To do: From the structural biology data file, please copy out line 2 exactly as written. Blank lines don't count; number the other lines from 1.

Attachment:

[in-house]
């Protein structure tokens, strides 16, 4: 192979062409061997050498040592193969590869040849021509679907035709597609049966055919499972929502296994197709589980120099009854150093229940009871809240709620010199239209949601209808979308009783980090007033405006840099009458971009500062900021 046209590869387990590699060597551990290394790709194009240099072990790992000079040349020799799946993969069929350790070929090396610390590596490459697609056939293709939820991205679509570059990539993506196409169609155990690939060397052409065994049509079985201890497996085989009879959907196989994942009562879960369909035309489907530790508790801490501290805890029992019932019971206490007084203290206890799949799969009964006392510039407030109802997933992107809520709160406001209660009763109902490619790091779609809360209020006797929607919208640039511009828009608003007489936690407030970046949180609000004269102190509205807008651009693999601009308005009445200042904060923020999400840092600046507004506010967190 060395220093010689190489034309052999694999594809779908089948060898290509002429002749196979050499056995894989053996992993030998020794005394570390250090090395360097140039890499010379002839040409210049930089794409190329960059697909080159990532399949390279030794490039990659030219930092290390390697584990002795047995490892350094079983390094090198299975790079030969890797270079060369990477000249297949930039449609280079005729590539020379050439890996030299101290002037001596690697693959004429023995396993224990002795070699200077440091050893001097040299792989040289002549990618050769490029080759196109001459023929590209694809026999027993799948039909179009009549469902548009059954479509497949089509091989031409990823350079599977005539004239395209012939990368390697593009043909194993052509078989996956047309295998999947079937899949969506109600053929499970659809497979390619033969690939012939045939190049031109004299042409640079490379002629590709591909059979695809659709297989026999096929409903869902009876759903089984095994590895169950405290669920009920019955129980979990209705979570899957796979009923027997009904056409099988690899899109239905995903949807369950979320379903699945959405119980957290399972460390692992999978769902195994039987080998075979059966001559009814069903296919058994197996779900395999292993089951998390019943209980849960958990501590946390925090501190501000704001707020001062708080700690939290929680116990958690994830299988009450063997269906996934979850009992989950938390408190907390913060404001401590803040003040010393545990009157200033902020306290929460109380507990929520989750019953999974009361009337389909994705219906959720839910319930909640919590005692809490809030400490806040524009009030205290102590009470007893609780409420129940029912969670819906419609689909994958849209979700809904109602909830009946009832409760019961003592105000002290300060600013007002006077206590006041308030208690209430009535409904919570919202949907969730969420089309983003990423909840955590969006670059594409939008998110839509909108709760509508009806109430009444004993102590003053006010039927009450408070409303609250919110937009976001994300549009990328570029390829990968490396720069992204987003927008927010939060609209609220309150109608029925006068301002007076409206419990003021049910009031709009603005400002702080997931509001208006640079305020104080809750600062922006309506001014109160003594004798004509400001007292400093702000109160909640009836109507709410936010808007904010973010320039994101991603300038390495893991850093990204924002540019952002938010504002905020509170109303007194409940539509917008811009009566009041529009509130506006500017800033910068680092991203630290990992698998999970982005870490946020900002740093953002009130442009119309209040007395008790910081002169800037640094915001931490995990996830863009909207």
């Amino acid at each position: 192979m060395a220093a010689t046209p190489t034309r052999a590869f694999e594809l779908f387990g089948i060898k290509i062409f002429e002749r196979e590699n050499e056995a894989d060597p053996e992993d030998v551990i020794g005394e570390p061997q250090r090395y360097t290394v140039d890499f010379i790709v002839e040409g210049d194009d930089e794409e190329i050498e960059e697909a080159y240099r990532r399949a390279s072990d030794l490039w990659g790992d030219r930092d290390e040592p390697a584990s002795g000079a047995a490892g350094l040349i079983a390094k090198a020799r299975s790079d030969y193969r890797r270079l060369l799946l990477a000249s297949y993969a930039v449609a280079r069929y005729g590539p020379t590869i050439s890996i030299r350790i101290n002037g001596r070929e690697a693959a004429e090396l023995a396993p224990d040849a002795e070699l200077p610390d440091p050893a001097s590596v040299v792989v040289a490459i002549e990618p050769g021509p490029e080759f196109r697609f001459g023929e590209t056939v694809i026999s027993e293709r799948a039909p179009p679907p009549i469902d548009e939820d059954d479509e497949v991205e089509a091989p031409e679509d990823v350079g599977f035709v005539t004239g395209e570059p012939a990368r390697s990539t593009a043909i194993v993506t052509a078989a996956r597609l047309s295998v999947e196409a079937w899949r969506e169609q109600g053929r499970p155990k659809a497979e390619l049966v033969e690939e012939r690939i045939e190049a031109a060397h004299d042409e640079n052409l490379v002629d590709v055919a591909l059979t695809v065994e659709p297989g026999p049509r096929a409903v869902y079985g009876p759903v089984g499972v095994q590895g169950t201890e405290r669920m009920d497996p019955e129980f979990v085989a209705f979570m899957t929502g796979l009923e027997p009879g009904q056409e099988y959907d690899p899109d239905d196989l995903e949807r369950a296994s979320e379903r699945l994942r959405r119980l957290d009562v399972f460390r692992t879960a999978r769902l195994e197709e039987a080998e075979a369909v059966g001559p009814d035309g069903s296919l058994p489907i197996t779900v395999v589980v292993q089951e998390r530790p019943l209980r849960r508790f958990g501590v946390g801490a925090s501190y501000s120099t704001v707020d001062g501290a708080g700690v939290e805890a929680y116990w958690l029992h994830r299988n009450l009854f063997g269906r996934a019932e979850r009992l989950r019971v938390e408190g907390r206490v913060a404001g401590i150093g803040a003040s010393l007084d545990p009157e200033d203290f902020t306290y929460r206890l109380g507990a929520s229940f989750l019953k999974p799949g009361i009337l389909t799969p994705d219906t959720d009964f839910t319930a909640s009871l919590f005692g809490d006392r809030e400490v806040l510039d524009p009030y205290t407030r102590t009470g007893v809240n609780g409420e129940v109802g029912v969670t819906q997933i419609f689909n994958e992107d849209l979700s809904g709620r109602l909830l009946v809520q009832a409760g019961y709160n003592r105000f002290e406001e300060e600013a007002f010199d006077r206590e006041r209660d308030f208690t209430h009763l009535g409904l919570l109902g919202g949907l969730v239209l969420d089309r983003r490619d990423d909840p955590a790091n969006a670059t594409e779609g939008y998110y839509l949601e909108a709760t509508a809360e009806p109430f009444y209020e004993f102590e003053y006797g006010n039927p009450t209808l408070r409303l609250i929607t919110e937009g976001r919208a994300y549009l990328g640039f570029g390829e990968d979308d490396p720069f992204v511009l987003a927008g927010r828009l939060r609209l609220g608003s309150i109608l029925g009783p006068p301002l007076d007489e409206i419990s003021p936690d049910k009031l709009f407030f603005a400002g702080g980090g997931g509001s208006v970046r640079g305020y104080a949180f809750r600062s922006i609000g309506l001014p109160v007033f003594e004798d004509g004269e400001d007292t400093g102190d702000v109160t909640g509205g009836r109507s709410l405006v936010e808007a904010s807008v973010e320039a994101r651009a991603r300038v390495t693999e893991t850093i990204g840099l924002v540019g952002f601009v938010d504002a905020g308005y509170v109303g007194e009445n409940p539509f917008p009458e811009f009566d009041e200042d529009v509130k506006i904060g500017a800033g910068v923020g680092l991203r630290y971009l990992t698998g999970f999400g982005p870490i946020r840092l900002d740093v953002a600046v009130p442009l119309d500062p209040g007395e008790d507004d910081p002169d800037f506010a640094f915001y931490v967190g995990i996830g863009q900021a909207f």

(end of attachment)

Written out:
């Protein structure tokens, strides 16, 4: 192979062409061997050498040592193969590869040849021509679907035709597609049966055919499972929502296994197709589980120099009854150093229940009871809240709620010199239209949601209808979308009783980090007033405006840099009458971009500062900021 046209590869387990590699060597551990290394790709194009240099072990790992000079040349020799799946993969069929350790070929090396610390590596490459697609056939293709939820991205679509570059990539993506196409169609155990690939060397052409065994049509079985201890497996085989009879959907196989994942009562879960369909035309489907530790508790801490501290805890029992019932019971206490007084203290206890799949799969009964006392510039407030109802997933992107809520709160406001209660009763109902490619790091779609809360209020006797929607919208640039511009828009608003007489936690407030970046949180609000004269102190509205807008651009693999601009308005009445200042904060923020999400840092600046507004506010967190 060395220093010689190489034309052999694999594809779908089948060898290509002429002749196979050499056995894989053996992993030998020794005394570390250090090395360097140039890499010379002839040409210049930089794409190329960059697909080159990532399949390279030794490039990659030219930092290390390697584990002795047995490892350094079983390094090198299975790079030969890797270079060369990477000249297949930039449609280079005729590539020379050439890996030299101290002037001596690697693959004429023995396993224990002795070699200077440091050893001097040299792989040289002549990618050769490029080759196109001459023929590209694809026999027993799948039909179009009549469902548009059954479509497949089509091989031409990823350079599977005539004239395209012939990368390697593009043909194993052509078989996956047309295998999947079937899949969506109600053929499970659809497979390619033969690939012939045939190049031109004299042409640079490379002629590709591909059979695809659709297989026999096929409903869902009876759903089984095994590895169950405290669920009920019955129980979990209705979570899957796979009923027997009904056409099988690899899109239905995903949807369950979320379903699945959405119980957290399972460390692992999978769902195994039987080998075979059966001559009814069903296919058994197996779900395999292993089951998390019943209980849960958990501590946390925090501190501000704001707020001062708080700690939290929680116990958690994830299988009450063997269906996934979850009992989950938390408190907390913060404001401590803040003040010393545990009157200033902020306290929460109380507990929520989750019953999974009361009337389909994705219906959720839910319930909640919590005692809490809030400490806040524009009030205290102590009470007893609780409420129940029912969670819906419609689909994958849209979700809904109602909830009946009832409760019961003592105000002290300060600013007002006077206590006041308030208690209430009535409904919570919202949907969730969420089309983003990423909840955590969006670059594409939008998110839509909108709760509508009806109430009444004993102590003053006010039927009450408070409303609250919110937009976001994300549009990328570029390829990968490396720069992204987003927008927010939060609209609220309150109608029925006068301002007076409206419990003021049910009031709009603005400002702080997931509001208006640079305020104080809750600062922006309506001014109160003594004798004509400001007292400093702000109160909640009836109507709410936010808007904010973010320039994101991603300038390495893991850093990204924002540019952002938010504002905020509170109303007194409940539509917008811009009566009041529009509130506006500017800033910068680092991203630290990992698998999970982005870490946020900002740093953002009130442009119309209040007395008790910081002169800037640094915001931490995990996830863009909207």